Dr. Sharon Lehman, Ophthalmologist at Nemours Alfred I. duPont Hospital for Children, has been a strong advocate for creating these partnerships with the TVI and educational team for her patients with CVI. Creating these relationships requires that we all speak the same language, and that can only come from training and professional development. Doctors aware of the CVI Endorsement had comfort in knowing that there was an education team or, at least one provider on that team, that understood the interventions that would benefit that patient.

For Students, a Chance toward Evidence Based Success

The CVI Range Endorsement meant something less tangible and far more valuable for the students with CVI. With their parents now able to advocate for a trained professional, this meant a team of educators starting from a place of confidence and commitment. In a word, this meant hope. Hopefully, they’d have a range score that could follow them throughout their academic journey, demonstrating progress and improvement in visual function. Hopefully, their CVI Range Assessment and report would spark curiosity in their educational team, clarifying how does “student X” see? How can we, the team, make small changes throughout the day to improve “student Y’s access to materials and curricula?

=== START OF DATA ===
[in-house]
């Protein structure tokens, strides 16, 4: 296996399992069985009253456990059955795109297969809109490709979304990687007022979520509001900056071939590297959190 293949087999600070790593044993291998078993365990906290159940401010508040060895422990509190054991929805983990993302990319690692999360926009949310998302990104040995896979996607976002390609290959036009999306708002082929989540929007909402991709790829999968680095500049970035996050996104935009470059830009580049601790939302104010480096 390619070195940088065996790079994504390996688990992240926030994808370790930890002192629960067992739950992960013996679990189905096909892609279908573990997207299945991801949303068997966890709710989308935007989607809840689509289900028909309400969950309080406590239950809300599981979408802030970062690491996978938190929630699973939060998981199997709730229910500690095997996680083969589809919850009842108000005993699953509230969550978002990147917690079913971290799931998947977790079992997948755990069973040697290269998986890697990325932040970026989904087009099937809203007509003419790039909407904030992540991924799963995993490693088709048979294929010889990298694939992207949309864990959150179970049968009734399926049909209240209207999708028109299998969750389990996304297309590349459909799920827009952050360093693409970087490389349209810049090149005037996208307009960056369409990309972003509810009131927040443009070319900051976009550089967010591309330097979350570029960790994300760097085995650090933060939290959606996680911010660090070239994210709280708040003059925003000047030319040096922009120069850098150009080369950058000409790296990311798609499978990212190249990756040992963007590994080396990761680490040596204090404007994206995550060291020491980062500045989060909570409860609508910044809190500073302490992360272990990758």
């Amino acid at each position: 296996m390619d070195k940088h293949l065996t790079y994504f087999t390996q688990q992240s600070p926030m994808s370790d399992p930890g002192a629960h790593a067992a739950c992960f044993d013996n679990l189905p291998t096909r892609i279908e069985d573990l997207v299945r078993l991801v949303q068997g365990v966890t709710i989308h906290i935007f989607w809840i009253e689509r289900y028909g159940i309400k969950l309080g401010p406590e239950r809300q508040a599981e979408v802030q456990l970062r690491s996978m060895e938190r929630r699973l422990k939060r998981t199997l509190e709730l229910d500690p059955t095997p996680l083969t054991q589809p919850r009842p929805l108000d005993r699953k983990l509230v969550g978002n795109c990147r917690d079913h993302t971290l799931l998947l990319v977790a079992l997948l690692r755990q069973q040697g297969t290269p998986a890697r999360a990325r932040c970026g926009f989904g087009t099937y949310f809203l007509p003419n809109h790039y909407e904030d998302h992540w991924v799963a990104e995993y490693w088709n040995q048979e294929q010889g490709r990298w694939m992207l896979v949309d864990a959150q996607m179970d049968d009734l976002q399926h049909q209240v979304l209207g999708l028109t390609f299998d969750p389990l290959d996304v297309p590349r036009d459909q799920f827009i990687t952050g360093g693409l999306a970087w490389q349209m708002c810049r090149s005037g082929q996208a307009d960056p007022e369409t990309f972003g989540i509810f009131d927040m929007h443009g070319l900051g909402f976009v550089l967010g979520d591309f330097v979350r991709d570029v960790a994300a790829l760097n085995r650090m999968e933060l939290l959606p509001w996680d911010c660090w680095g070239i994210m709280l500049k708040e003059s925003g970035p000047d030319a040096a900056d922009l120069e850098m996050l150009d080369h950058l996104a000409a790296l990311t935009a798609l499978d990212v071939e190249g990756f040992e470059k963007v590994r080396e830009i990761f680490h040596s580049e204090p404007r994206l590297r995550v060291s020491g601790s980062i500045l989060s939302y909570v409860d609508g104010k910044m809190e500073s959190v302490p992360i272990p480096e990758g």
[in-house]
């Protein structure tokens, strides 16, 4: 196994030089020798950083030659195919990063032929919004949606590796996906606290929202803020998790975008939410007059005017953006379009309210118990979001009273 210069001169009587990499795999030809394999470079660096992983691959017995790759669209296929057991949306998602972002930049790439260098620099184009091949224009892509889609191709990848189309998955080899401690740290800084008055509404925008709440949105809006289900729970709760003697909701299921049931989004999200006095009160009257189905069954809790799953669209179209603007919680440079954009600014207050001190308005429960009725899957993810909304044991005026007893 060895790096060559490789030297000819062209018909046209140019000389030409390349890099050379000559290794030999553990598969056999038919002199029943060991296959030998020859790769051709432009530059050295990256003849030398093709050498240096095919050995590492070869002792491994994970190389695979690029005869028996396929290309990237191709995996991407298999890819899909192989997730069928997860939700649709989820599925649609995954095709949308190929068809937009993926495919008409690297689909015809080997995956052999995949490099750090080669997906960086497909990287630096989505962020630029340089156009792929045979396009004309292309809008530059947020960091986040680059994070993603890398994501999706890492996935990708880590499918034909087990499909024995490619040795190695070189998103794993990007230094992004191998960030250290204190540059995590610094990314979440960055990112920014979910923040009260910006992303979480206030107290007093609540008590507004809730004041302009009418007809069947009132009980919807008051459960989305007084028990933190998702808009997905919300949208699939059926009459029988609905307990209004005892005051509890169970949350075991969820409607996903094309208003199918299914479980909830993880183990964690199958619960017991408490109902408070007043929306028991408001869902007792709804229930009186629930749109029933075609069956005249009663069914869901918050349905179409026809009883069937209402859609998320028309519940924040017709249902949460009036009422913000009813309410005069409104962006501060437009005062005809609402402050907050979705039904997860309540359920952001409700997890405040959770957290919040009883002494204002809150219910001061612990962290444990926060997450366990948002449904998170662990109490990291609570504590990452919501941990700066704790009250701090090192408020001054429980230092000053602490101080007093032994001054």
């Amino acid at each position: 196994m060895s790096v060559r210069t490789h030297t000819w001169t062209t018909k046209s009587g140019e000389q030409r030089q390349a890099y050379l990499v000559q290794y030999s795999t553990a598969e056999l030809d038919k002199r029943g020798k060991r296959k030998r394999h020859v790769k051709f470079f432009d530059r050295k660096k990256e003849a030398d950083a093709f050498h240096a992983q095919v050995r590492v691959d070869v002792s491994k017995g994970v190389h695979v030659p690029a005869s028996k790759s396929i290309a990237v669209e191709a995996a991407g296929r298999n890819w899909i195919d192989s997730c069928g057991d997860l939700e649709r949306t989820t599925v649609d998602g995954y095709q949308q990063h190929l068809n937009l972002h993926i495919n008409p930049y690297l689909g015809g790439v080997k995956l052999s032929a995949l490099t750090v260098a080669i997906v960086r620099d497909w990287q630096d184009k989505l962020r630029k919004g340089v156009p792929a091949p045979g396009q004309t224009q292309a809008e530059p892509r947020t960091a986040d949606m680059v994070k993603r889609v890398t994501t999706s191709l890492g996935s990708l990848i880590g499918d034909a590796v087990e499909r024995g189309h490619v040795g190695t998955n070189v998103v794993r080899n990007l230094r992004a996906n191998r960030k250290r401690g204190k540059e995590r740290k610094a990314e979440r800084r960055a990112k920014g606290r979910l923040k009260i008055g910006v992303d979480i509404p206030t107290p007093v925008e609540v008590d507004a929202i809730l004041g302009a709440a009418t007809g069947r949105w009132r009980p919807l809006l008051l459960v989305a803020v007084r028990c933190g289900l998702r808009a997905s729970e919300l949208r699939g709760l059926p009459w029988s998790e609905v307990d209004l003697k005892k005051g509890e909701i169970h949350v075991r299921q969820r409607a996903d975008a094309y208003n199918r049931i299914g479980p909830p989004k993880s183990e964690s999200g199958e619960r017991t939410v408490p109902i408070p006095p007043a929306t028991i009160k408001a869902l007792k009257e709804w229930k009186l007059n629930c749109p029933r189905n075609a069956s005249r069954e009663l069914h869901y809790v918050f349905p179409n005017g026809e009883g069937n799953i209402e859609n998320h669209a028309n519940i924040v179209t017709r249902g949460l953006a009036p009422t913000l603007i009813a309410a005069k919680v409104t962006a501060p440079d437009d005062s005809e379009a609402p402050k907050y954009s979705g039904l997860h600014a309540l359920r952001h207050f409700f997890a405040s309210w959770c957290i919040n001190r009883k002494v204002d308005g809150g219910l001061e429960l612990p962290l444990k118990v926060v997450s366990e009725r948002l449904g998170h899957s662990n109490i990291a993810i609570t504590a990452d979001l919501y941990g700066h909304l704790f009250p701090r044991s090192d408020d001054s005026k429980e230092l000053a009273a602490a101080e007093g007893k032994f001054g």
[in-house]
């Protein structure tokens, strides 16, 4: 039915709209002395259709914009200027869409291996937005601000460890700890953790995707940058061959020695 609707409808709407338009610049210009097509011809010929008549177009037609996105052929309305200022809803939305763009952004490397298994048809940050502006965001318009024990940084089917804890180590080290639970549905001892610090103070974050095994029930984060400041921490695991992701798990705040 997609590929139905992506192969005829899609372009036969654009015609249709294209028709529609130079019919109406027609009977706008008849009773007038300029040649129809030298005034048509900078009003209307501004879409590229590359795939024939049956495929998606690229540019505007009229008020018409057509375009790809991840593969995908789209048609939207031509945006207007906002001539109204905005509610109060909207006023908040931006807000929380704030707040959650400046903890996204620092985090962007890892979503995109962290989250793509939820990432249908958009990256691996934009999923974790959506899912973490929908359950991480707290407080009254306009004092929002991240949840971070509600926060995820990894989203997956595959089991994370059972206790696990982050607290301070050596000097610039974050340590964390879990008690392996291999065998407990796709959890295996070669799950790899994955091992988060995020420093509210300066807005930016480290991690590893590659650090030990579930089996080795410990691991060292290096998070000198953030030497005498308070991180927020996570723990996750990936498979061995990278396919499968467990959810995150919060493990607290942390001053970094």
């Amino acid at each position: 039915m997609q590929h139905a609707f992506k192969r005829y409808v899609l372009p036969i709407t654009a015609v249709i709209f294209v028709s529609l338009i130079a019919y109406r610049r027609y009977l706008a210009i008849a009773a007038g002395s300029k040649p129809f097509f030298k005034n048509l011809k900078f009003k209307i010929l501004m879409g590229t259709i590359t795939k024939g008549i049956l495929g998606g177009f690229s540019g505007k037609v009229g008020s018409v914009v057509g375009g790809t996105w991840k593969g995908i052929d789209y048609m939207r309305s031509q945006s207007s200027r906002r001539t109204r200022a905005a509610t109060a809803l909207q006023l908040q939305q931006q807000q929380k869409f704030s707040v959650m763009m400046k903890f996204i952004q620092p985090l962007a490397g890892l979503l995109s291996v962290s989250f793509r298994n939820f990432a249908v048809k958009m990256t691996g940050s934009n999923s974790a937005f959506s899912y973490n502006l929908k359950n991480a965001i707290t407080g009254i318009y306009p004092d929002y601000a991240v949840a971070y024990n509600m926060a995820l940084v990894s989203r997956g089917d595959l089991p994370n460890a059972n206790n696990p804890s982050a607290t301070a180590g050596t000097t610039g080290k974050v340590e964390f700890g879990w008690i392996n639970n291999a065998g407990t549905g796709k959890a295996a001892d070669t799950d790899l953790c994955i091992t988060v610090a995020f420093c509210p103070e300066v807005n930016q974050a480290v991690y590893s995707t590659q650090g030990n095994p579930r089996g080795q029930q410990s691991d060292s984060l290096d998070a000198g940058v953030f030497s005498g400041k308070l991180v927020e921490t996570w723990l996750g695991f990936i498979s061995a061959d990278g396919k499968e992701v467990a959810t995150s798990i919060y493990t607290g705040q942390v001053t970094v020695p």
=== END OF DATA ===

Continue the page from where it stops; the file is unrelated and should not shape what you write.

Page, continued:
Boy pointing to a picture of a bear on the screen

Hopefully, for the student, this meant that the proverbial domino effect may be set into action, paving a path toward more understanding and knowledge-based practice for their elementary, secondary and higher educational careers. Hopefully, when the student with CVI was old enough to self-advocate, they, too, could voice the importance of receiving services from a teacher with credentialed training.

Looking Forward

In our ongoing commitment to advocate for the best educational outcomes for all children with CVI and their families, PCVIS considers the CVI Range and the CVI Range Endorsement a critical tool for every educator, professional, and service provider working with children with CVI. To date, the training has created over 250 endorsed professionals, internationally, with roughly another 200 professionals enrolled to receive the Endorsement. The need for more trained professionals working with children with CVI and for mentoring professionals new to CVI is immense. 

As the replication study of the reliability of the CVI Range (Borchert, M. & Roman Lantzy) is underway, PCVIS is confident that it will remain a valid, reliable assessment for children with CVI. In fact, at this time, it is the only reliable assessment available to professionals serving these children. As with every educational training program, it will be revised and improved as needed, ensuring that professionals are best prepared to serve their students. 

Lastly, PCVIS is confident that the CVI Range Endorsement program will find a new home.  PCVIS will keep its members apprised on any new developments.